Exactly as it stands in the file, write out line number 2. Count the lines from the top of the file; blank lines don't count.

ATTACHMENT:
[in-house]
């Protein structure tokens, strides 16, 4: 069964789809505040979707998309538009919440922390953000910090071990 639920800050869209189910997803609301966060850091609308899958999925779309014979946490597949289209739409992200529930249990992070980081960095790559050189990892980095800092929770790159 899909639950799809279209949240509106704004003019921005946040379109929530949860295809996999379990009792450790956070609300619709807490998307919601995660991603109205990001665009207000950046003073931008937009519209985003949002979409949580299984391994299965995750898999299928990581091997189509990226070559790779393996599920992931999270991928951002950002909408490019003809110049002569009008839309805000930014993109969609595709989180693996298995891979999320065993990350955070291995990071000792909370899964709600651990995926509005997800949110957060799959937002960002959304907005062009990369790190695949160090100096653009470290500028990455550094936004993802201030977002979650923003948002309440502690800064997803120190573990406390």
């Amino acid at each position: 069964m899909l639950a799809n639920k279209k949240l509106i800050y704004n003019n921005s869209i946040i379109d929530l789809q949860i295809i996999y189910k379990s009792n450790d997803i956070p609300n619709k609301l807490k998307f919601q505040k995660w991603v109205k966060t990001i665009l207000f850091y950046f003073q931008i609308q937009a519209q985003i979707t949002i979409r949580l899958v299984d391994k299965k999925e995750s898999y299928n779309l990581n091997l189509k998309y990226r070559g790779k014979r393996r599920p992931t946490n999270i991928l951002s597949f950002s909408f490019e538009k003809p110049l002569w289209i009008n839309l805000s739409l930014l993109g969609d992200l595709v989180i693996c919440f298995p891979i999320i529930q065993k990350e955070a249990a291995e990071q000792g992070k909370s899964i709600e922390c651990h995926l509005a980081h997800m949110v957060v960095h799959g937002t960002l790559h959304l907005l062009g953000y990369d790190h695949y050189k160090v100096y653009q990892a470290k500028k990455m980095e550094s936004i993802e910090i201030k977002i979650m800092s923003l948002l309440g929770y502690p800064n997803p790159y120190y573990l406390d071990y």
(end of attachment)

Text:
């Protein structure tokens, strides 16, 4: 069964789809505040979707998309538009919440922390953000910090071990 639920800050869209189910997803609301966060850091609308899958999925779309014979946490597949289209739409992200529930249990992070980081960095790559050189990892980095800092929770790159 899909639950799809279209949240509106704004003019921005946040379109929530949860295809996999379990009792450790956070609300619709807490998307919601995660991603109205990001665009207000950046003073931008937009519209985003949002979409949580299984391994299965995750898999299928990581091997189509990226070559790779393996599920992931999270991928951002950002909408490019003809110049002569009008839309805000930014993109969609595709989180693996298995891979999320065993990350955070291995990071000792909370899964709600651990995926509005997800949110957060799959937002960002959304907005062009990369790190695949160090100096653009470290500028990455550094936004993802201030977002979650923003948002309440502690800064997803120190573990406390």